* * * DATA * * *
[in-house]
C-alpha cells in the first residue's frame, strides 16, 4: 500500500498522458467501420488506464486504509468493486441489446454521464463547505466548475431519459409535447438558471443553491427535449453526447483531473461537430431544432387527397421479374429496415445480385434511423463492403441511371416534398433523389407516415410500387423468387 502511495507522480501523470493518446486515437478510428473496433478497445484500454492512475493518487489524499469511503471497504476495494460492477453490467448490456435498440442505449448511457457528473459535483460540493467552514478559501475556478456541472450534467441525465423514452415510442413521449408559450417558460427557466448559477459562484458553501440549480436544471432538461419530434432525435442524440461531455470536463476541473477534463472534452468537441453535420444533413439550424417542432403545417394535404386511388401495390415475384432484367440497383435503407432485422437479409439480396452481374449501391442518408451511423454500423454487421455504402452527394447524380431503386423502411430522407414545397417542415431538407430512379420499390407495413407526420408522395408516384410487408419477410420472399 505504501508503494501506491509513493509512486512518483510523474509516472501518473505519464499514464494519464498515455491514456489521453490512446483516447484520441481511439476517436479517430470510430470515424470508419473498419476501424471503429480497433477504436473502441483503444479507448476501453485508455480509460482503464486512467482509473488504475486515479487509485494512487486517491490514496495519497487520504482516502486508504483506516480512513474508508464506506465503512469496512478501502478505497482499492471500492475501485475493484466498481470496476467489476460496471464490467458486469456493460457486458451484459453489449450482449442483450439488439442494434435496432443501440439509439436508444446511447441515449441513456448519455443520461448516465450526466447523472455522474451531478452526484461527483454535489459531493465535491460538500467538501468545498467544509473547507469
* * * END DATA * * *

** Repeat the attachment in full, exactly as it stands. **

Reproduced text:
[in-house]
C-alpha cells in the first residue's frame, strides 16, 4: 500500500498522458467501420488506464486504509468493486441489446454521464463547505466548475431519459409535447438558471443553491427535449453526447483531473461537430431544432387527397421479374429496415445480385434511423463492403441511371416534398433523389407516415410500387423468387 502511495507522480501523470493518446486515437478510428473496433478497445484500454492512475493518487489524499469511503471497504476495494460492477453490467448490456435498440442505449448511457457528473459535483460540493467552514478559501475556478456541472450534467441525465423514452415510442413521449408559450417558460427557466448559477459562484458553501440549480436544471432538461419530434432525435442524440461531455470536463476541473477534463472534452468537441453535420444533413439550424417542432403545417394535404386511388401495390415475384432484367440497383435503407432485422437479409439480396452481374449501391442518408451511423454500423454487421455504402452527394447524380431503386423502411430522407414545397417542415431538407430512379420499390407495413407526420408522395408516384410487408419477410420472399 505504501508503494501506491509513493509512486512518483510523474509516472501518473505519464499514464494519464498515455491514456489521453490512446483516447484520441481511439476517436479517430470510430470515424470508419473498419476501424471503429480497433477504436473502441483503444479507448476501453485508455480509460482503464486512467482509473488504475486515479487509485494512487486517491490514496495519497487520504482516502486508504483506516480512513474508508464506506465503512469496512478501502478505497482499492471500492475501485475493484466498481470496476467489476460496471464490467458486469456493460457486458451484459453489449450482449442483450439488439442494434435496432443501440439509439436508444446511447441515449441513456448519455443520461448516465450526466447523472455522474451531478452526484461527483454535489459531493465535491460538500467538501468545498467544509473547507469